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Answer

From: Fred Friedman (FRIEDMAN.FRED@EPAMAIL.EPA.GOV)
Date: Wed Apr 02 1997 - 04:28:00 EST


Date: Wed, 2 Apr 97 09:28 WET
From: FRIEDMAN.FRED@EPAMAIL.EPA.GOV (Fred Friedman)
Subject: Re: Incinerator ash useage (Kristen Riegel)

April 2, 1997

Dear Kristen Riegel:

Talk to the Risk Reduction Engineering Lab or US EPA in Cincinnati, OH, specifically to Carlton Wiles (if he hasn t retired yet) and to people who have worked with him on evaluating Wheelabrator s WES-Phix (lime addition) technology and other techniques for stabilizing/solidifying heavy metals in MSW ash.
The literature is carried throughout the publication SOLID WASTE POWER and SOLID WASTE TECHNOLOGIES from 1991 until 1995.
Also contact the New York State Energy Research and Development Authority (NYSERDA) which has done much research on utilization of MSW ash.
You must be certain that you aren t talking about coal ash, but rather ash from waste-to-energy plants.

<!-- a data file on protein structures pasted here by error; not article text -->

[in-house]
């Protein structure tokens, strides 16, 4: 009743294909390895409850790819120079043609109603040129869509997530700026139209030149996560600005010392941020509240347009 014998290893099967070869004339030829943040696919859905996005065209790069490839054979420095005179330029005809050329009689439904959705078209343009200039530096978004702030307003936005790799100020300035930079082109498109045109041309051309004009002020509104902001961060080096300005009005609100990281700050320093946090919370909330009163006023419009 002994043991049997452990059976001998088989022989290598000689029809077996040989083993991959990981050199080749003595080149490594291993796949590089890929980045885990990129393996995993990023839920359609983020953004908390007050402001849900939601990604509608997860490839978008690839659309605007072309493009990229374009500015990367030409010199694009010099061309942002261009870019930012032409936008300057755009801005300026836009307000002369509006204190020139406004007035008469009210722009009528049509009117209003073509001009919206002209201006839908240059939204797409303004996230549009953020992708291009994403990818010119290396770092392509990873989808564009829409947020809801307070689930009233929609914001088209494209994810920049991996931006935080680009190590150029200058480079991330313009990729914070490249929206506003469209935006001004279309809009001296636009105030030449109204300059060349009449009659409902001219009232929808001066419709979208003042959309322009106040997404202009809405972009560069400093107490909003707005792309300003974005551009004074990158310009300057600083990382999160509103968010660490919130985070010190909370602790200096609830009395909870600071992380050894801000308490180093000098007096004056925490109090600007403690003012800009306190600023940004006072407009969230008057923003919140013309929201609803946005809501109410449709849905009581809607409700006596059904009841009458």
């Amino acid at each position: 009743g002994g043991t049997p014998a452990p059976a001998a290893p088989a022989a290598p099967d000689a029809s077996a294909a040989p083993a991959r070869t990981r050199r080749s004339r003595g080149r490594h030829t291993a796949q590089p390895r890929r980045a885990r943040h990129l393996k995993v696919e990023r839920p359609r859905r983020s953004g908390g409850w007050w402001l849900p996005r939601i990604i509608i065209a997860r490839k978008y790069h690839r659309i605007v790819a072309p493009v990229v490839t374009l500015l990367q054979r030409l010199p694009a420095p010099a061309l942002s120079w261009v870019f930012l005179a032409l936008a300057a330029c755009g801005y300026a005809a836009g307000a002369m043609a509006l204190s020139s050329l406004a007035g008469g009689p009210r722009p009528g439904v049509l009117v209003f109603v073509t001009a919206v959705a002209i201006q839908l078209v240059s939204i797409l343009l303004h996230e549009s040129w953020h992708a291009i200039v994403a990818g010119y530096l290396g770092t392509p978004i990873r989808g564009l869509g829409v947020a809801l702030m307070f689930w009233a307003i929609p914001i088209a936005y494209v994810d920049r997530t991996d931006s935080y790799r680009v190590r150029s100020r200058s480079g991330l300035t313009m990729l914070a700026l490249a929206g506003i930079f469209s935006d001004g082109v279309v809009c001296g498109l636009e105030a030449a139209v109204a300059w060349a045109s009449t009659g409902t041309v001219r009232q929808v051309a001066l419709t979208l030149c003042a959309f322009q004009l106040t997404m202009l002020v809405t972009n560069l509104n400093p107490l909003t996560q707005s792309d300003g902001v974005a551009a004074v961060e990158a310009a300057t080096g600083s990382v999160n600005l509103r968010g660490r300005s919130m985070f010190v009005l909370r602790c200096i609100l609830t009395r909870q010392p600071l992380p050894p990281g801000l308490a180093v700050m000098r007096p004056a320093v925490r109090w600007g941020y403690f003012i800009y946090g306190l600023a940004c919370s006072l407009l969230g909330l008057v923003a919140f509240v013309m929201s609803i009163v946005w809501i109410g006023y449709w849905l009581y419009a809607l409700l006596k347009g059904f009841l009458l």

Some of the technologies: pyrolysis, hydrolization, stabilization, chemical treatment, etc. have been developed in Europe and presented at the annual Ash conferences whose proceedings are often available at Technology libraries such as MIT.

Some of the uses MSW ash have already been put towards include:

- road applications
- additive to concrete and asphalt
- pipe bed construction
- cement grouting
- reef building
- ash cinder block construction materials

These latter two uses were piloted by the Environmental Conservation Dept. of the State of NY and the Environment Dept. of the State Univ. of NY at Stony Brook.

There are many, many more sources on this subject which should not be too difficult to find.

Contact Wheelabrator, Inc. of Hampton, NH (Mark Lyons was, I believe, the project lead in 1992) on their stabilization program.

-- Research Library for RCRA



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